The paintings accompanying the hockey scouting reports starting on page 52 of this issue were done by Alexander Walsh. Two years ago, when Art Director Richard Gangel came upon Walsh's work at a one-man exhibition in New York, he was captivated by Walsh's use of scale to influence perception. Walsh had done no sports painting, but when Gangel asked him to do a study of the sport of his choosing, he leaped at the chance.
This is an article from the Oct. 13, 1980 issue
"Sport was 180 degrees away from anything I'd done before, but it still allowed me to communicate my ideas," says Walsh. "I chose hockey because it has the most action and because I think it is more like life than any other team sport. It's spontaneously brutal, and life is really very, very brutal."
Walsh got plenty of firsthand views of hockey's brutality: he had never been to a pro game before, but he saw more than 20 while researching his subject. "I was frightened, to tell you the truth," he says. "The players were zipping by, starting fights right in front of me, and if you didn't watch it, you got a stick right down your throat. For my very first hockey game I went out to Long Island. Before the game I was standing on the rubber mat at the rink entrance, asking a guard where I should go, when Goalie Billy Smith came off the ice and said, 'Get the——out of the way!' I said, 'Yes, Sir.' That was my only conversation with a hockey player."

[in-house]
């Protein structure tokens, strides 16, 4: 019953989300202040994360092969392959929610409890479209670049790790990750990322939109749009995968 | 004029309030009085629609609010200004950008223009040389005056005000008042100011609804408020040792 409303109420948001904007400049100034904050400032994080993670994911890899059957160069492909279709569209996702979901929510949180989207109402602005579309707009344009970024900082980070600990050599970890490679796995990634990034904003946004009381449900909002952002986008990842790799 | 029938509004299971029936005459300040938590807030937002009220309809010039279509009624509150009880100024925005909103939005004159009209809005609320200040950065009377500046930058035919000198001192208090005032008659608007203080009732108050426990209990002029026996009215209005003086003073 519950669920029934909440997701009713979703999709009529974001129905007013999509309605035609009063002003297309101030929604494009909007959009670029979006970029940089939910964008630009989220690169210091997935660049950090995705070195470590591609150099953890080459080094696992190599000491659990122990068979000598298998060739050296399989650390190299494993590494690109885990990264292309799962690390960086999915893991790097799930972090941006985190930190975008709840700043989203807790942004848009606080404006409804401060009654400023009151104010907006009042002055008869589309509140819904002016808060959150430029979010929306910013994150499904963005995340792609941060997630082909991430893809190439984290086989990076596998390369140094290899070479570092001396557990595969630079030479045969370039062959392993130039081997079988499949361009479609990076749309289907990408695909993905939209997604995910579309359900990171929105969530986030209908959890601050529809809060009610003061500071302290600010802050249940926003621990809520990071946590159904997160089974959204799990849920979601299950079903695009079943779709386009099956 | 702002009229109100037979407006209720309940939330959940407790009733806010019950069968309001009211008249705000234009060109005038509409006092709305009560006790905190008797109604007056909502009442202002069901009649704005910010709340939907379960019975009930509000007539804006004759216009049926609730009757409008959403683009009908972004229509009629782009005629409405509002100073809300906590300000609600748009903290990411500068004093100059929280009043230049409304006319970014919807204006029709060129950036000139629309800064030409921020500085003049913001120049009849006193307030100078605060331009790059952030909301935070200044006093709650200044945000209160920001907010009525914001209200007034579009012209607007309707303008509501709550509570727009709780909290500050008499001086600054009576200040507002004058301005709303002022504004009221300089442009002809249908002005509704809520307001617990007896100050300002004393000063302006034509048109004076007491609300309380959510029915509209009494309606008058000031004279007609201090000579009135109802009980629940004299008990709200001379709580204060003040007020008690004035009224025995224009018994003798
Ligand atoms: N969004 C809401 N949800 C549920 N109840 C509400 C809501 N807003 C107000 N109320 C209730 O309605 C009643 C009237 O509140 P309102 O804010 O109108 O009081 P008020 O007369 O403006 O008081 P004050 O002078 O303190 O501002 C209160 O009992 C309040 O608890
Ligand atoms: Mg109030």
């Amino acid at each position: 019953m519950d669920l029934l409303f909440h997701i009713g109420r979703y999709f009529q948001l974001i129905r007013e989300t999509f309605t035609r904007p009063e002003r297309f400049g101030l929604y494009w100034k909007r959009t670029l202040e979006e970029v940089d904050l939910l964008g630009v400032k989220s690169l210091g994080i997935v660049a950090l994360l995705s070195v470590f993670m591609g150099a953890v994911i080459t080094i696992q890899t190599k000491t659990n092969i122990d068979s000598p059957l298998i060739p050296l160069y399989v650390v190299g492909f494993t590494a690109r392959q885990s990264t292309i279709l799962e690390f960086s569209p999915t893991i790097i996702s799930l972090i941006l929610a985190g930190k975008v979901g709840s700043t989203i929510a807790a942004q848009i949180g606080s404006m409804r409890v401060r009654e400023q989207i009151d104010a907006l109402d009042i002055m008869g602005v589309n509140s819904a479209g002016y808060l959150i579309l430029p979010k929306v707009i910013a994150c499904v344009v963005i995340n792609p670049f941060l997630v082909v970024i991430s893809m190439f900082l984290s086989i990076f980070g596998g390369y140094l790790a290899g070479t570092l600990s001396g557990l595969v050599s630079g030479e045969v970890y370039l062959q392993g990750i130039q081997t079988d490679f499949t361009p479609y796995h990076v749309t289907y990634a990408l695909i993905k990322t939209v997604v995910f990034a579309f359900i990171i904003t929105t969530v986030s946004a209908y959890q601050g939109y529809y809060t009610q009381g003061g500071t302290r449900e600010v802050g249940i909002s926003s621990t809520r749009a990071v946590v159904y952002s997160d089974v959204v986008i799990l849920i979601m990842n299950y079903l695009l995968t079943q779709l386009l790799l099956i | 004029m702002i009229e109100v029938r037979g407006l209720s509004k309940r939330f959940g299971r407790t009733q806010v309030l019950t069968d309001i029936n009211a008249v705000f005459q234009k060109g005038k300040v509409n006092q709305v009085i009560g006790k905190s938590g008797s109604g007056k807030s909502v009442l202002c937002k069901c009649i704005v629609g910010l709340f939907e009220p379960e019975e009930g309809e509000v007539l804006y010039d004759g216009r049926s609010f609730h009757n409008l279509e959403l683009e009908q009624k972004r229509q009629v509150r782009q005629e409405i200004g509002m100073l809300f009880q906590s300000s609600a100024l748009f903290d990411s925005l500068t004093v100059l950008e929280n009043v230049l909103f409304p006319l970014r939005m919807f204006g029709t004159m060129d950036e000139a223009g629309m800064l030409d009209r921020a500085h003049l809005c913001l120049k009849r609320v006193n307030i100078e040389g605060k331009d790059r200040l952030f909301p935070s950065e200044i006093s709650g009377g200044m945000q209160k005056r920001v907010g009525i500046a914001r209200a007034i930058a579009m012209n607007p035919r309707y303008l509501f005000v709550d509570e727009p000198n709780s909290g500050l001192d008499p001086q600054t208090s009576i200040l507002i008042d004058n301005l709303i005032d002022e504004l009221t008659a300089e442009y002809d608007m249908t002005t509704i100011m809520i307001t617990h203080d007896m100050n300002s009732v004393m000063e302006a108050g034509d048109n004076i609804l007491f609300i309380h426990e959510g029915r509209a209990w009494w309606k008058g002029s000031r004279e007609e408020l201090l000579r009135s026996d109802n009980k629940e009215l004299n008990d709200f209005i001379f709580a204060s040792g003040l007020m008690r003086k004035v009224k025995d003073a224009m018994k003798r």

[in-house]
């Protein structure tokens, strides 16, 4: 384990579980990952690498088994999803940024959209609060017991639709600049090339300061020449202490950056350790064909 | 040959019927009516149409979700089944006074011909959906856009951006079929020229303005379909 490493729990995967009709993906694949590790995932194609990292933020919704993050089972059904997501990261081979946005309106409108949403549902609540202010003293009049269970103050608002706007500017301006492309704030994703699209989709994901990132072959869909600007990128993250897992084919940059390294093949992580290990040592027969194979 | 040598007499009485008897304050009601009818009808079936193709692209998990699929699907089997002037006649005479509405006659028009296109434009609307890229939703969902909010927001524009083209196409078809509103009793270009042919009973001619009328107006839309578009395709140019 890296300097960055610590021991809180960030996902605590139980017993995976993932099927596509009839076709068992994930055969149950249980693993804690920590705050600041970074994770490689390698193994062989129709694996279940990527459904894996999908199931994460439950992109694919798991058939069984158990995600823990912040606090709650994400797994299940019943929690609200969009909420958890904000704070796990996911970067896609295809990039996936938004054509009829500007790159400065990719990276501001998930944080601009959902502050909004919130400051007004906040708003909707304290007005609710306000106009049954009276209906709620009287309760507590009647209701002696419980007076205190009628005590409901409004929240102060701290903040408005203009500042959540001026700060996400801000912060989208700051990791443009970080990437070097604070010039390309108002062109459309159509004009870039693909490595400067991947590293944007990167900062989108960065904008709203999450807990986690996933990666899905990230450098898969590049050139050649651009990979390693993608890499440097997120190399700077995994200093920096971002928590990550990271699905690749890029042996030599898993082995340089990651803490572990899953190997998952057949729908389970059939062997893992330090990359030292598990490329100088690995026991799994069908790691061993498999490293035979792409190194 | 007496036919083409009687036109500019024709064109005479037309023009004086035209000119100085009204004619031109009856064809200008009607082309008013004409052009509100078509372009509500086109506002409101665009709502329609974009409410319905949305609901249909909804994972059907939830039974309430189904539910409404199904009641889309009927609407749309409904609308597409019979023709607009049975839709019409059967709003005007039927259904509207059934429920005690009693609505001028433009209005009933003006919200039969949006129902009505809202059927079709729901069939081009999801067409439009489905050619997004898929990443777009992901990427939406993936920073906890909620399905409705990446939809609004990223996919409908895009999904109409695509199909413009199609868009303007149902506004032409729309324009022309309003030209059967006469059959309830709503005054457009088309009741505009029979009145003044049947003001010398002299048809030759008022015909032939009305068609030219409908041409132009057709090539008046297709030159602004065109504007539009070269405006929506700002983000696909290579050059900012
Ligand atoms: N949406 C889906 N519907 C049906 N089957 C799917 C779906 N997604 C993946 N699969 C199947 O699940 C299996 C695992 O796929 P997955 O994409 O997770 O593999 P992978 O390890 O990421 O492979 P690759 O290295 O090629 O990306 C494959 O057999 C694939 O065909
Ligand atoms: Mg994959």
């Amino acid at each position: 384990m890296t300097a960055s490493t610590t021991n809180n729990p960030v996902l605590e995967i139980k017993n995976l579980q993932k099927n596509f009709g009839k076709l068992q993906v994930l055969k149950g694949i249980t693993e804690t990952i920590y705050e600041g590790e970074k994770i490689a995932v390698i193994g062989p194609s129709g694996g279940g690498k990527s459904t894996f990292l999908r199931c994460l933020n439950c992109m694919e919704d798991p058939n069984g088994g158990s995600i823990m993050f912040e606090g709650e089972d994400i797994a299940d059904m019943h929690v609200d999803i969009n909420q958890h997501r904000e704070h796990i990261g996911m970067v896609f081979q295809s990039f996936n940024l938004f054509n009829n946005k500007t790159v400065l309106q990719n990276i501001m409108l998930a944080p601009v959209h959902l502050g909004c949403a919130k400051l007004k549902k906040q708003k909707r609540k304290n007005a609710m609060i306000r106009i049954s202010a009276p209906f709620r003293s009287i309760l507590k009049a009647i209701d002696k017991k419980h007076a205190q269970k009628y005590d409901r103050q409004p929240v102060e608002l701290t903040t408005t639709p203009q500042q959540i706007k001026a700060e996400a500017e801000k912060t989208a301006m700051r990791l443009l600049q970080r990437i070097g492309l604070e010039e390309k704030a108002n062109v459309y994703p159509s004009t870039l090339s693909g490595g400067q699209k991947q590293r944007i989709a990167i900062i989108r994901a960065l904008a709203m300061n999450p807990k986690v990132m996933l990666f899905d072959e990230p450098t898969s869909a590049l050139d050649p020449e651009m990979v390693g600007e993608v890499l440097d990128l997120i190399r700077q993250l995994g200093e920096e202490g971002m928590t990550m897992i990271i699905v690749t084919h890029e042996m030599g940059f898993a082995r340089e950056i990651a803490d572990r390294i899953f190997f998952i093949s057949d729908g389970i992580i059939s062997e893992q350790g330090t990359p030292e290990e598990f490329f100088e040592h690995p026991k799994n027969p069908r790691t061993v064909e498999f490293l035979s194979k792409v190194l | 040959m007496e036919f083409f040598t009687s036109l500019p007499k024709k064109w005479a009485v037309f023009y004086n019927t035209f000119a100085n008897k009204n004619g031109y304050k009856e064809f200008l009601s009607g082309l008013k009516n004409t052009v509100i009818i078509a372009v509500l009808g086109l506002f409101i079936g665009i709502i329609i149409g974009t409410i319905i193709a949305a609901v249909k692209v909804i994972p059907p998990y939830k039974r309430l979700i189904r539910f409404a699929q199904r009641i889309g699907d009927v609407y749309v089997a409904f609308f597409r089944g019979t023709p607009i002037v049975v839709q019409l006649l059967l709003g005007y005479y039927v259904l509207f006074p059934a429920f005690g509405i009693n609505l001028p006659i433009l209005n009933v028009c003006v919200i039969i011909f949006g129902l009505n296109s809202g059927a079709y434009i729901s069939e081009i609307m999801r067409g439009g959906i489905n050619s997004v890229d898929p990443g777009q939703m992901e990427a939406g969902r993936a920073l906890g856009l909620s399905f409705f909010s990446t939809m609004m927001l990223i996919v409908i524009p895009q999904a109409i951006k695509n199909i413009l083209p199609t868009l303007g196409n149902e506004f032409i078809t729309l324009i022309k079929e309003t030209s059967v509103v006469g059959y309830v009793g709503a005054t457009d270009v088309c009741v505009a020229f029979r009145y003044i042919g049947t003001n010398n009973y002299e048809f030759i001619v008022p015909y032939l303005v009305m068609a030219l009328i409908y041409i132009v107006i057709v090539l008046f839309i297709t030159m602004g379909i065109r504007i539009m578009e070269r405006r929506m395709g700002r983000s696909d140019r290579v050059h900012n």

Walsh decided to leave the emblems off the uniforms of his miniature players to give them a more universal appeal. "I try to make my pictures as multileveled as possible," he says. "On the most superficial level you have a fairly bright, colorful picture of a small-scale hockey player in a stadium. Then you have the concept of after-image: after the game the stadium empties very quickly, and I was playing with the idea of walking out and seeing flashbacks from the game as your eyes go up the steps. On another level you have the idea of these great big hockey heroes, who are larger than life, being reduced in size and shoved under a stadium seat after a game. You'll notice that each hockey player has a little base, like the pieces in a lot of board games. A hockey player after a game is not fluid and active; he's a frozen image, like a chessman. I'm not trying to belittle them by reducing them in Scale; I am trying to put them in perspective."
Walsh, 33, was born in Boston and served in Vietnam before attending the Hammersmith College of Art in London. He was director of New York's Terry Dintenfass Gallery until July, when he traded in his 4½ rooms in Manhattan for a 200-year-old farmhouse and 12 acres in West Woodstock, Conn. There he will deal in 19th-century American landscape paintings and continue his own work, while learning to farm in the self-sufficient manner of his Yankee forebears. His family, wife Jill and their two kids, has already collected a menagerie of chickens, turkeys, sheep, a goat, a horse and a pig named Snorker.
"We didn't have time to tell anyone we were leaving New York," says Walsh. "People still come to the gallery expecting to find me. My former assistant just pulls out a bag of marbles she keeps in her desk and explains that I lost them."